#7JonWood007Posted 11/19/2012 8:46:07 PM(edited)
What about Job's first family?

Also, you seem to forget that a major theme of Job is it's problematic to speculate on systems of divine justice. Job's friends states he must have been punished for something, and God got ticked off for claiming wrongly. Yes, he was rewarded in the end, but who is to say everyone who suffers does? Looking at suffering around the world, believers suffer, nonbelievers suffer. What's the difference? Crap happens. I'd argue Job was written to explain why people who follow the covenant still suffer...it was written around the babylonian times, maybe slightly later. Lots of negative literature came out at that time. Job, Lamentations, etc. Not a happy time. The jews came up with new theology to explain why things went wrong, even if one remains true to the covenant. When bad things happen to a believer, it's difficult to determine why. Is it due to a sin? is it due to a test? Is there a purpose? The questions are endless, and to guess leads to fallacious, unfounded answers. It's a folly equal to that of Job's friends. And this is the point of books like Job. To provide an alternate viewpoint that goes against the grain. To point out it's not as simple as follow God and good things happen. It's fallacious to assume that people who follow God get rewards...there's no proof, especially when you get into heaven. Faith is but a placebo effect.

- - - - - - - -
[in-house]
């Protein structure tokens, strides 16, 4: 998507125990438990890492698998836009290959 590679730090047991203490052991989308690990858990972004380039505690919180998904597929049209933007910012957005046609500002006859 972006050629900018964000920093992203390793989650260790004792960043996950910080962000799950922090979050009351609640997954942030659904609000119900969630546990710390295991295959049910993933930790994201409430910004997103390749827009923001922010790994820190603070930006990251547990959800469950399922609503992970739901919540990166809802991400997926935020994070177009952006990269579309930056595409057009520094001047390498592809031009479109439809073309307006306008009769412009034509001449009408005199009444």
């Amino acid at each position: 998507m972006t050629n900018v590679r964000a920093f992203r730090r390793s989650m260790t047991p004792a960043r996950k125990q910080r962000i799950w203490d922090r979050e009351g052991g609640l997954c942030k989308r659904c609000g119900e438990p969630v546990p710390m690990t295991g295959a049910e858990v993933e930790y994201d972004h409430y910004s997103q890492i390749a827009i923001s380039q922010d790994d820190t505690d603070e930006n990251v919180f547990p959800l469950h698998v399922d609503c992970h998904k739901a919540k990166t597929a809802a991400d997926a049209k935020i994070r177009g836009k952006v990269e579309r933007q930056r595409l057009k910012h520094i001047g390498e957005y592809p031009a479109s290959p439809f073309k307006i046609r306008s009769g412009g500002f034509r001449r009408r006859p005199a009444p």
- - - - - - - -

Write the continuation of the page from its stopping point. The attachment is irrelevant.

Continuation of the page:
Sorry, I have a hard time believing in a system of divine justice. There's no evidence of this at all.
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#8Dathrowed1Posted 11/19/2012 9:26:38 PM
I saw that Yale course, she didn't go as deep into Ecclesiastes as I hoped
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#9JonWood007Posted 11/19/2012 9:37:51 PM(edited)
Yeah. I like Ecclesiastes too. So much different than the rest of the Bible. Basically more in line with my perspective: "crap happens". Just listened to the one on Daniel. More of the same. The jews could not rationalize why they were being punished FOR following yahweh, which is why they made this apocalpytic literature of God punishing evil doers and ushering in a new age...which goes into all the new testament concepts and really explains a lot about jesus and what he preached. Once again, it's not as simple as God rewards those who follow him.

Context context context. It's as important to know about the historical context of the Bible as much as what it actually says. You can read the Bible in one way, but modern, faith based interpretations will get in the way. The best way to get a deep understanding of the Bible is to understand under what conditions it was written and what it was getting at. This pat of my post is more for everyone btw.
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#10Dathrowed1Posted 11/20/2012 5:09:40 AM
I think the Hebrew scriptures makes it obvious the Jews weren't even trying to follow Jehovah